Councils need to protect tenants from rogue landlords

A new poll has revealed the majority of Scottish people think councils have a responsibility to protect tenants in the Private Rented Sector…

Rogue landlords should be brought to account by councils. This was the findings of a new poll, which found an overwhelming number of respondents thought councils have a responsibility to enforce laws to protect tenants.

The poll, which was commissioned by the Scottish Association of Landlords, found 69 per cent of Scottish people think councils should offer better protections for tenants in the Private Rented Sector (PRS).

The respondents said councils should ensure the landlord register was maintained according to legislation in place. Furthermore, they should enforce checks such as electrical and gas safety, and tenancy deposit schemes.

According to data from Citizens Advice Scotland (CAS), more than 6,000 complaints were received last year relating to rogue landlords, and this issue is expected to become worse over the next two years. Complaints to CAS include landlords failing to meet legal responsibilities, refusing to carry out basic repairs and even incidents of intimidating their tenants. This figure, CAS said, is a 23 per cent increase on complaints seen over the previous two years and represents 24 cases each working day.

Further issues were reported by Shelter Scotland, who said despite the PRS only making up 14 per cent of Scottish households, some 42 per cent of calls to its helpline were landlord complaints.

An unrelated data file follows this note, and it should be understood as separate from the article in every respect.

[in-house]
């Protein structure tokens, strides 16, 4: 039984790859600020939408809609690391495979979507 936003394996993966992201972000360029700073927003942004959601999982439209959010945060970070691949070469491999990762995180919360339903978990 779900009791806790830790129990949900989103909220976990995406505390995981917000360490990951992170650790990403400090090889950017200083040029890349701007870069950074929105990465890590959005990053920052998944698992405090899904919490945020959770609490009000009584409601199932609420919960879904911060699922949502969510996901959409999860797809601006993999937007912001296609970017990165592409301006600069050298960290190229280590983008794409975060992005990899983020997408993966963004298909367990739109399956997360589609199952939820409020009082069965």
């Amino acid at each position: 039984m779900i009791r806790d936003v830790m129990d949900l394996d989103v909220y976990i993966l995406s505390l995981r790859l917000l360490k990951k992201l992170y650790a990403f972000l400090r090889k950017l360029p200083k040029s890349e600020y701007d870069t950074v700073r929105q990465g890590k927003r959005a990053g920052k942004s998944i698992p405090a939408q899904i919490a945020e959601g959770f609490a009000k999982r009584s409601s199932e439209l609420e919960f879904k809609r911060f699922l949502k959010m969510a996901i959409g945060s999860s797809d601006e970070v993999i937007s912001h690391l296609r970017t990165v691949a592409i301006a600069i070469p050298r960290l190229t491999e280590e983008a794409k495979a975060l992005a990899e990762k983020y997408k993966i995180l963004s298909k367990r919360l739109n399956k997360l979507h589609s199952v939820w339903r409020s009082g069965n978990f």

SAL said the stream of rules and legislation implemented by the government over the past 10 years was a step in the right direction but warned enforcement of these rules was not happening.

Speaking to The National, chief executive of SAL John Blackwood said: “This means that responsible landlords, which are the overwhelming majority, who fully comply with all laws and regulations and maintain properties to a high standard, could be driven out of the market by rogue or criminal players.

“The lack of proper enforcement of existing laws and regulations is creating a two-tier system – a first tier of the overwhelming majority of landlords who act responsibly and a second tier of a small number of criminals who rent out unsafe properties, often to the most vulnerable people in society.”

He added: “We know council budgets are under pressure but we believe that simply by better communication and link-up between different departments within local authorities, along with increased awareness, enforcement would be more effective.”

“SAL is keen to work with partners and key stakeholders to improve education of landlords and tenants about exactly what their rights and responsibilities are, and we will work with the authorities to ensure criminal landlords cannot rent out properties.”

CAS housing spokesman Patrick Hogan said: “We are calling on local authorities and the Scottish Government to re-double their efforts to monitor the private rented sector and crack down on those who are giving it a bad name.”

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